The report praised Wake for having reduced the number of suspensions in the last few years and for the changes being made this school year that are leading to even further reductions. But ACS also raised concerns that suspensions still disproportionately impact minority students.
Disparities in student discipline are one component of the NAACP complaint of Wake that's being investigated by the U.S. Department of Education's Office for Civil Rights.
Here are some examples of disparities cited in the report:
* Black students accounted for 25.9 percent of Wake's enrollment last school year. At the same time, they accounted for 57.6 percent of students who received one suspension.
* Seventeen percent of all black students received at least one suspension or expulsion, compared to 3.4 percent of white students.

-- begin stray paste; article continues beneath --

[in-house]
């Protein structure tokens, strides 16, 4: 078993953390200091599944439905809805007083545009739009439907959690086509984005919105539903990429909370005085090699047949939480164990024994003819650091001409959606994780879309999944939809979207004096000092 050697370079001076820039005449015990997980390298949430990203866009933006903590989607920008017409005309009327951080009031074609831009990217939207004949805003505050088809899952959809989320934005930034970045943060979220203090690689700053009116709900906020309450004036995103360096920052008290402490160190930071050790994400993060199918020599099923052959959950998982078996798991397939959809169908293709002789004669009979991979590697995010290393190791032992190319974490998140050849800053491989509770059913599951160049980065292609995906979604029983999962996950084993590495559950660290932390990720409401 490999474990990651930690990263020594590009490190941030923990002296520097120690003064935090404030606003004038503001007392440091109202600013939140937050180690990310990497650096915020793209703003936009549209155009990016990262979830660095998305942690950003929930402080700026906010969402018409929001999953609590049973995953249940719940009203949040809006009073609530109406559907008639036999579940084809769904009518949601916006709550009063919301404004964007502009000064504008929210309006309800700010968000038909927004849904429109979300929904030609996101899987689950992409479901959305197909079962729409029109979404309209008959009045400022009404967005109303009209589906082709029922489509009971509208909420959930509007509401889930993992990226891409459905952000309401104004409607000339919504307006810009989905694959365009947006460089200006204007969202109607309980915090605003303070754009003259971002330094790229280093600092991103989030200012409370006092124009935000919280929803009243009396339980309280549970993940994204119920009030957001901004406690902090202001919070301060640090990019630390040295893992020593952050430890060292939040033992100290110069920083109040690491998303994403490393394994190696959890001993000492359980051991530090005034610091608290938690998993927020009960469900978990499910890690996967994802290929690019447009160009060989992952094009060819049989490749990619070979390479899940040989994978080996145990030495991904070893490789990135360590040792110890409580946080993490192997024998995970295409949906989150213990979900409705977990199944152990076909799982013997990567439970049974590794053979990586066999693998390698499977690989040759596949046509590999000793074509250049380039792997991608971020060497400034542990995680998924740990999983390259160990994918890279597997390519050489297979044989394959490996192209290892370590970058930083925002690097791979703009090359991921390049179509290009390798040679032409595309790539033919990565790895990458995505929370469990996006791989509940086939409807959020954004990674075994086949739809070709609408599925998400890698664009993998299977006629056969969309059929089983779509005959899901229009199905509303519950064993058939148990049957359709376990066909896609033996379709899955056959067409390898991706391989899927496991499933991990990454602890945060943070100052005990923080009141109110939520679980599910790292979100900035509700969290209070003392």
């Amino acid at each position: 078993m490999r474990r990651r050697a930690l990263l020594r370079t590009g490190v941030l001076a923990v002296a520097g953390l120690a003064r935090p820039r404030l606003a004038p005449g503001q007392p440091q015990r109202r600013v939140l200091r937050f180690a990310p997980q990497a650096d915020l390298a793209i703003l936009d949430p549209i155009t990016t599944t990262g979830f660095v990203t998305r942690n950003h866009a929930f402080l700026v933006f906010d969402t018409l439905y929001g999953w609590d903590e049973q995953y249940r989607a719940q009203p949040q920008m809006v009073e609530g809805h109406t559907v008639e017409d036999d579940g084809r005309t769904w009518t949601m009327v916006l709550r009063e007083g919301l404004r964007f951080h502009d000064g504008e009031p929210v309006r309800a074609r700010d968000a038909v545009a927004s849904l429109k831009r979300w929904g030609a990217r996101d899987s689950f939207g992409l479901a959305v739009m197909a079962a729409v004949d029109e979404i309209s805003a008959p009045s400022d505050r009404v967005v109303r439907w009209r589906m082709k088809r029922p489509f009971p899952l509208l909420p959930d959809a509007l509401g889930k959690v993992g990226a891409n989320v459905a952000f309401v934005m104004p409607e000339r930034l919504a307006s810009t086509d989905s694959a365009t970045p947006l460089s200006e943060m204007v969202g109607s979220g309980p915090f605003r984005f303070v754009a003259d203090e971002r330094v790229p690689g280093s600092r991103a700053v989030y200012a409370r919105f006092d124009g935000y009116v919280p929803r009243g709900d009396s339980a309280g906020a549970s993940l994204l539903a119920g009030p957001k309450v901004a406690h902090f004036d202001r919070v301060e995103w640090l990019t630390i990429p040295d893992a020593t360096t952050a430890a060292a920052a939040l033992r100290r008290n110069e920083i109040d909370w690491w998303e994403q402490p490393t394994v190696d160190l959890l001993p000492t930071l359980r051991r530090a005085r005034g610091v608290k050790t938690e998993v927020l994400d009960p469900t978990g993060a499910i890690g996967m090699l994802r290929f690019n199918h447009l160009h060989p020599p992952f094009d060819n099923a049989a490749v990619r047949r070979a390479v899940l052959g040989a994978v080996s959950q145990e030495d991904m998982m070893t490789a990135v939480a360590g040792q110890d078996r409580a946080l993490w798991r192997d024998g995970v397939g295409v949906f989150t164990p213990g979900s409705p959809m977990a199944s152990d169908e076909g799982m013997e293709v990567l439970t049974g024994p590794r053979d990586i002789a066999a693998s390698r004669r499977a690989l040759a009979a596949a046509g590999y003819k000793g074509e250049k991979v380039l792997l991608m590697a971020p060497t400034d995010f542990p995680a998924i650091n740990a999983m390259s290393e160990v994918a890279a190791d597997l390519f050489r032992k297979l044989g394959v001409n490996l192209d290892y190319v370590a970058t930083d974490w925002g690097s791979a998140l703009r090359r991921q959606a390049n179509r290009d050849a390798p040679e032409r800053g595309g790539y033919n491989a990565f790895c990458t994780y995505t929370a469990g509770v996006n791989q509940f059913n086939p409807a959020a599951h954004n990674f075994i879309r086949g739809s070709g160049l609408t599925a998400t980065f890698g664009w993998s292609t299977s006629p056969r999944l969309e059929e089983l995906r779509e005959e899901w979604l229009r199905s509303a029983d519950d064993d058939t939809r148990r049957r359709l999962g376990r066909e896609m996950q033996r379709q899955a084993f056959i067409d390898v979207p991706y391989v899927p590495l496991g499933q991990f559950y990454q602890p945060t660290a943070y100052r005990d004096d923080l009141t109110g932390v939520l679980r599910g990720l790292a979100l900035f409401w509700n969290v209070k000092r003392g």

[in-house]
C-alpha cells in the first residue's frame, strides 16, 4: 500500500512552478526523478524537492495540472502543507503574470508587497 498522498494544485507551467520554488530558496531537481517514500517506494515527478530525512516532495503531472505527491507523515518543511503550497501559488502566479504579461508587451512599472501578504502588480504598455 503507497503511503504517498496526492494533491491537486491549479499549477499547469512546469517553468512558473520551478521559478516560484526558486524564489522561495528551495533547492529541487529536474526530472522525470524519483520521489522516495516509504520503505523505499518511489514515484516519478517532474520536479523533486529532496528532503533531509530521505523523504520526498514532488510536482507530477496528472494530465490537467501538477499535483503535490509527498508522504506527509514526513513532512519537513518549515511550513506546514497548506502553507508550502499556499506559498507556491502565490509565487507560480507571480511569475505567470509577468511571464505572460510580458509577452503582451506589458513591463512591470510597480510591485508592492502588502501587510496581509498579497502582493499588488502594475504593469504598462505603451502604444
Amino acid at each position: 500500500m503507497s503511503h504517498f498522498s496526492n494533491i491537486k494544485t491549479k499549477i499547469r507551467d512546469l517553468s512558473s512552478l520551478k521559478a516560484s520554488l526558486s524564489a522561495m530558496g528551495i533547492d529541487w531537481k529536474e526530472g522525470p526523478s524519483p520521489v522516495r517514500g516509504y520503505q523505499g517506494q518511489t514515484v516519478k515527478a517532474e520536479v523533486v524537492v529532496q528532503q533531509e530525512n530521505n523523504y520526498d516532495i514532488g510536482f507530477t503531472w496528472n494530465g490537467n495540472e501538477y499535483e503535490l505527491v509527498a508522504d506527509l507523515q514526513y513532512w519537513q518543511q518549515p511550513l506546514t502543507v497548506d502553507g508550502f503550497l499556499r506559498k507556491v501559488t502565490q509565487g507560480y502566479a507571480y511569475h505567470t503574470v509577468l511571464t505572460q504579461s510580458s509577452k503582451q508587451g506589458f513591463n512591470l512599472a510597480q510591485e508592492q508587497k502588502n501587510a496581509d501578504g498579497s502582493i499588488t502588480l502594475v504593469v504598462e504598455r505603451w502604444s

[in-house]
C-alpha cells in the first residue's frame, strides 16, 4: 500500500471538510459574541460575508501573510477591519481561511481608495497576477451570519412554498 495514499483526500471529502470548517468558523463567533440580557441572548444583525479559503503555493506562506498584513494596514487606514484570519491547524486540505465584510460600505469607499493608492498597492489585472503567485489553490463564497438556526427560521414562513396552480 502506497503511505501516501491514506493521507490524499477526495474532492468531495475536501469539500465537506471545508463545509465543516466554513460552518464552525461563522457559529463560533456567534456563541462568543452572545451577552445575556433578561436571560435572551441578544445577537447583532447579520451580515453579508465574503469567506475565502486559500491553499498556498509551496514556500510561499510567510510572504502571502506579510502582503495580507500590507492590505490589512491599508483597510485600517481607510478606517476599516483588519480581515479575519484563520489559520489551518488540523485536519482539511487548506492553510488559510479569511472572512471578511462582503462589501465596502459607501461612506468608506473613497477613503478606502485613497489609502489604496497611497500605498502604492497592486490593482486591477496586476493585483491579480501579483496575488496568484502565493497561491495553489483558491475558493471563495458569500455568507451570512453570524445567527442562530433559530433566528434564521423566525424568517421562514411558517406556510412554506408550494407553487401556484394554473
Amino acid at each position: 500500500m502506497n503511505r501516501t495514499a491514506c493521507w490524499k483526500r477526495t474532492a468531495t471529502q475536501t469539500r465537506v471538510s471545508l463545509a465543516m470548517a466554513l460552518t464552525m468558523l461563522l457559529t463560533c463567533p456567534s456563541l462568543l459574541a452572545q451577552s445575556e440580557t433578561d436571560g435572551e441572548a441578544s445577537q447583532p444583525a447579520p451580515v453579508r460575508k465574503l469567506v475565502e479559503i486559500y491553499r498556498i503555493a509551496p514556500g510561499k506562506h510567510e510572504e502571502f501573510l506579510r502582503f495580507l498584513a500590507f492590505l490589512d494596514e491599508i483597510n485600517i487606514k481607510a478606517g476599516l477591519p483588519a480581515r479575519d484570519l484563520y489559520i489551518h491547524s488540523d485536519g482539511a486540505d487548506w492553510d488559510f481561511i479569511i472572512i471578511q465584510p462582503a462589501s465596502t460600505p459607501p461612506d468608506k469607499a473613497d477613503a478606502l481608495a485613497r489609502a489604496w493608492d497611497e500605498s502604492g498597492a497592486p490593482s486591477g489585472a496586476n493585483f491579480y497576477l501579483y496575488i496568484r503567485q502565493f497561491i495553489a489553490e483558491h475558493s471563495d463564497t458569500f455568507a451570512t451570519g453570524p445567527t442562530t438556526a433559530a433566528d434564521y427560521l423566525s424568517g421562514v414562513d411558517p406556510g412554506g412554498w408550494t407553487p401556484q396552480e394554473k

* Special-education students were 12.7 percent of the enrollment, yet 29.9 percent of students who received a suspension.
The report includes data on which schools have the highest suspension rates and the most common reasons for suspensions.
The report lists various recommendations, including:
* Eliminate zero tolerance policies not mandated by law.
* Limit the use of suspension for off-campus misconduct, elementary school students, and minor offenses (such as class disturbance, non-compliance, disrespect, tardiness, and having an electronic device)
* Mandate that administrators consider, before suspending a student, mitigating factors, such as: the student’s mental illness or disability; whether the student has been a victim of bullying or harassment; the student’s family situation (such as involvement in foster care, domestic violence, homelessness, poverty, recent death of a loved one, or immigration status); the student’s discipline history; and the student’s age and ability to understand consequences.
Wake is in the midst of overhauling its discipline policies.
Wake has changed the definition of a long-term suspension from lasting the remainder of the school year back down to more than 10 days. Other steps, administrators say, have led to sharply reduced suspension figures this year.
A complete rollout of a revamped discipline policy is supposed to take place in the 2011-12 school year. Staff said they needed more time to train people and to get input from the public.